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Hospitals face greater threat of cyberattacks

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(The Center Square) – Hospitals across Illinois and the United States are dealing with increasing numbers of cyberattacks.

According to the U.S. Department of Health and Human Services, large ransomware breaches in the health care sector increased 278% from 2018 to 2022. Matt Dean, senior fellow for Healthcare Policy Outreach at The Heartland Institute, said hospitals can’t just go to the police when cyberattacks happen.

“What if your private medical data was on the other side of that equation? It makes it really tough for a hospital administrator, a hospital president trying to deal with this. It’s a pickle,” Dean said.

Cyberattackers went after Lurie Children’s Hospital in Chicago earlier this year.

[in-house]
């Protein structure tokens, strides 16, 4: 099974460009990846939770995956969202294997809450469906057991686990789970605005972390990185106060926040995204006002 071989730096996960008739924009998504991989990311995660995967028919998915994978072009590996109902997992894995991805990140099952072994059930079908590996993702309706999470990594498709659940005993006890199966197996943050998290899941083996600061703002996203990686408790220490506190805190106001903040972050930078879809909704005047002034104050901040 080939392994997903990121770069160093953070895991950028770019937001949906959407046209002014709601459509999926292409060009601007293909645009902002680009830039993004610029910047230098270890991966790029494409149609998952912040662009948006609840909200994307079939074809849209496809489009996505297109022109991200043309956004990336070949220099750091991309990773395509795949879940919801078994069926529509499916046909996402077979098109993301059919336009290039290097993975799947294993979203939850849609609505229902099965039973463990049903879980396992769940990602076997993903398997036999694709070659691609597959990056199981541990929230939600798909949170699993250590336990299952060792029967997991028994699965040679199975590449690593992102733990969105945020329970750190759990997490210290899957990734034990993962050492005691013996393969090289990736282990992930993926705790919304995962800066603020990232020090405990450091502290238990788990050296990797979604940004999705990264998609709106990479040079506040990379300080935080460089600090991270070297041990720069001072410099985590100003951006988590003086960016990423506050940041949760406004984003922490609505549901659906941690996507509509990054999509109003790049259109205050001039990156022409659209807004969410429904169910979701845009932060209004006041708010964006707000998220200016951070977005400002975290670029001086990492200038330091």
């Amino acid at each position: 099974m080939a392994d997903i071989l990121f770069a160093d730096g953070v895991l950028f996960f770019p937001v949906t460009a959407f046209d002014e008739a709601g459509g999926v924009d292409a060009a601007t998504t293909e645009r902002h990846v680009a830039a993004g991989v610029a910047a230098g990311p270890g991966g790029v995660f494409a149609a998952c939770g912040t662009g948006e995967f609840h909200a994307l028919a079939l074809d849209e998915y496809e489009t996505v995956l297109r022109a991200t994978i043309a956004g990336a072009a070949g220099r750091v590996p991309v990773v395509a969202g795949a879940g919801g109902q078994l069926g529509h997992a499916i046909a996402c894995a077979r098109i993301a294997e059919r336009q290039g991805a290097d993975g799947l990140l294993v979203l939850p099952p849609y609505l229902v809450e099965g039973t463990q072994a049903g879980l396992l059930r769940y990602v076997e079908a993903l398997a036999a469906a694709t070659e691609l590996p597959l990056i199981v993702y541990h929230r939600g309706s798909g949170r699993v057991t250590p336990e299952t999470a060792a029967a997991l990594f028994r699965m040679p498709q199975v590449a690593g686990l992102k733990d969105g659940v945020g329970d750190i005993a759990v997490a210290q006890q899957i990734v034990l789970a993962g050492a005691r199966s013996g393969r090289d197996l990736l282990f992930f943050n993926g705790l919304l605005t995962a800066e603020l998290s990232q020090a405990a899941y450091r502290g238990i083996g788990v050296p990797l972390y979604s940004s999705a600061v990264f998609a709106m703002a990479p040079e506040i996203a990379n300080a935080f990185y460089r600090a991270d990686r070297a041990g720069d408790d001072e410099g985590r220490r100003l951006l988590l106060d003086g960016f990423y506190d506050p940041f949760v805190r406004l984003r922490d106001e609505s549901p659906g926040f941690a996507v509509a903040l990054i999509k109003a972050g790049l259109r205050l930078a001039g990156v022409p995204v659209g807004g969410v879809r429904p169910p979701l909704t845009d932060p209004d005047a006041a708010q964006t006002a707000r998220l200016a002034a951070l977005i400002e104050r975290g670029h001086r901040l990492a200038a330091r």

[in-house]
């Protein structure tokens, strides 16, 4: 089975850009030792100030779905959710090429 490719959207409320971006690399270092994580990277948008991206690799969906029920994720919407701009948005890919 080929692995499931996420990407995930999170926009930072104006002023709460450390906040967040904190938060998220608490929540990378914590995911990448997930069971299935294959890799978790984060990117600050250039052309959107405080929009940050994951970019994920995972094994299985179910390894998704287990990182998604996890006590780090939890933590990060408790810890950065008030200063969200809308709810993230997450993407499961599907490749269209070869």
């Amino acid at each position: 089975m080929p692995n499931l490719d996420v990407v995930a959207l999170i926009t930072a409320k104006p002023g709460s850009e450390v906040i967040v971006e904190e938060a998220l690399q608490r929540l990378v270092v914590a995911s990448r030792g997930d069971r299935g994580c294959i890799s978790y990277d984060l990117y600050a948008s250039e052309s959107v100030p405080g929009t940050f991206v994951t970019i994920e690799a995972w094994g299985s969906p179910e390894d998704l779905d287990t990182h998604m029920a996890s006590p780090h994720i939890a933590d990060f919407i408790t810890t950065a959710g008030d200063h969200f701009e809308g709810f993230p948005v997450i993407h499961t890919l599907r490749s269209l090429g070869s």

“It wasn’t just billing or records. It was access to medical records, so you couldn’t bring up your file if you have your portal where you log on with your password. They had to shut it all down,” Dean said.

The cyberattacks have led to difficult decisions for hospitals and health care facilities.

“They have your data, your electronic medical record, all of your sensitive data that they are duty-bound to not share anywhere, ever. And somebody might leak that, they’ll say, unless you pay us money,” Dean explained.

Dean said hospitals can’t afford to pay ransom to people in other countries every time they want money.

“Our smaller rural hospitals, I mean, they’re just one instance away, an average of ten-million bucks when they’re breached. That can put a small hospital out of business,” Dean said.

St. Margaret’s Health in Peru and Spring Valley, Illinois closed last June, in part due to a ransomware attack in 2021.

Dean said the federal government should do its job and protect its citizens.